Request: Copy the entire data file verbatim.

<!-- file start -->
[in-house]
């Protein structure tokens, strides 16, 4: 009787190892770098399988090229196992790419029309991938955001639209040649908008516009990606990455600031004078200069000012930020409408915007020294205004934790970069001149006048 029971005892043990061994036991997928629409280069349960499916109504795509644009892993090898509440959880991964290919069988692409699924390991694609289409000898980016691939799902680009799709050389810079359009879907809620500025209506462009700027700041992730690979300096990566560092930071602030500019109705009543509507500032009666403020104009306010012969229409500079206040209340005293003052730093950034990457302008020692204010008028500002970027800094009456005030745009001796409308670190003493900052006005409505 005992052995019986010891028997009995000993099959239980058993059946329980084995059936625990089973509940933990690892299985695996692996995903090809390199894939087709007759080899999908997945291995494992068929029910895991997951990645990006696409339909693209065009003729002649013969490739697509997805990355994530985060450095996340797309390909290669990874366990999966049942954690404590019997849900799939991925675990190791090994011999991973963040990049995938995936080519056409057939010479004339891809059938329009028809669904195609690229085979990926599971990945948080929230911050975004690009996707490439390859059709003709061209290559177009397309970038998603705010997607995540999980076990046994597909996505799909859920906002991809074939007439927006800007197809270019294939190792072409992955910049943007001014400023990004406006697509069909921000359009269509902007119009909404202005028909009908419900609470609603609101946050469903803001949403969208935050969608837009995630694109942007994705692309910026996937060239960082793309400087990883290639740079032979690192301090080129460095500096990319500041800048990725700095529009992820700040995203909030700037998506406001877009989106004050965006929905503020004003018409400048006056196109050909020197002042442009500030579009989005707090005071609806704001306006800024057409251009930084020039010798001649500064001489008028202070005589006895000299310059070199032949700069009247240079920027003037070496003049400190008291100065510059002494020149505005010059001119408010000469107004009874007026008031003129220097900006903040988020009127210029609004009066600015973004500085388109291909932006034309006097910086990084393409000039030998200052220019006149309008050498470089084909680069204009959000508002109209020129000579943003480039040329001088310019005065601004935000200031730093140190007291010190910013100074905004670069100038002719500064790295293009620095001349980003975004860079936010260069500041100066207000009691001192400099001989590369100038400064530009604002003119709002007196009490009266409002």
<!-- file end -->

[in-house]
């Protein structure tokens, strides 16, 4: 009787190892770098399988090229196992790419029309991938955001639209040649908008516009990606990455600031004078200069000012930020409408915007020294205004934790970069001149006048 029971005892043990061994036991997928629409280069349960499916109504795509644009892993090898509440959880991964290919069988692409699924390991694609289409000898980016691939799902680009799709050389810079359009879907809620500025209506462009700027700041992730690979300096990566560092930071602030500019109705009543509507500032009666403020104009306010012969229409500079206040209340005293003052730093950034990457302008020692204010008028500002970027800094009456005030745009001796409308670190003493900052006005409505 005992052995019986010891028997009995000993099959239980058993059946329980084995059936625990089973509940933990690892299985695996692996995903090809390199894939087709007759080899999908997945291995494992068929029910895991997951990645990006696409339909693209065009003729002649013969490739697509997805990355994530985060450095996340797309390909290669990874366990999966049942954690404590019997849900799939991925675990190791090994011999991973963040990049995938995936080519056409057939010479004339891809059938329009028809669904195609690229085979990926599971990945948080929230911050975004690009996707490439390859059709003709061209290559177009397309970038998603705010997607995540999980076990046994597909996505799909859920906002991809074939007439927006800007197809270019294939190792072409992955910049943007001014400023990004406006697509069909921000359009269509902007119009909404202005028909009908419900609470609603609101946050469903803001949403969208935050969608837009995630694109942007994705692309910026996937060239960082793309400087990883290639740079032979690192301090080129460095500096990319500041800048990725700095529009992820700040995203909030700037998506406001877009989106004050965006929905503020004003018409400048006056196109050909020197002042442009500030579009989005707090005071609806704001306006800024057409251009930084020039010798001649500064001489008028202070005589006895000299310059070199032949700069009247240079920027003037070496003049400190008291100065510059002494020149505005010059001119408010000469107004009874007026008031003129220097900006903040988020009127210029609004009066600015973004500085388109291909932006034309006097910086990084393409000039030998200052220019006149309008050498470089084909680069204009959000508002109209020129000579943003480039040329001088310019005065601004935000200031730093140190007291010190910013100074905004670069100038002719500064790295293009620095001349980003975004860079936010260069500041100066207000009691001192400099001989590369100038400064530009604002003119709002007196009490009266409002």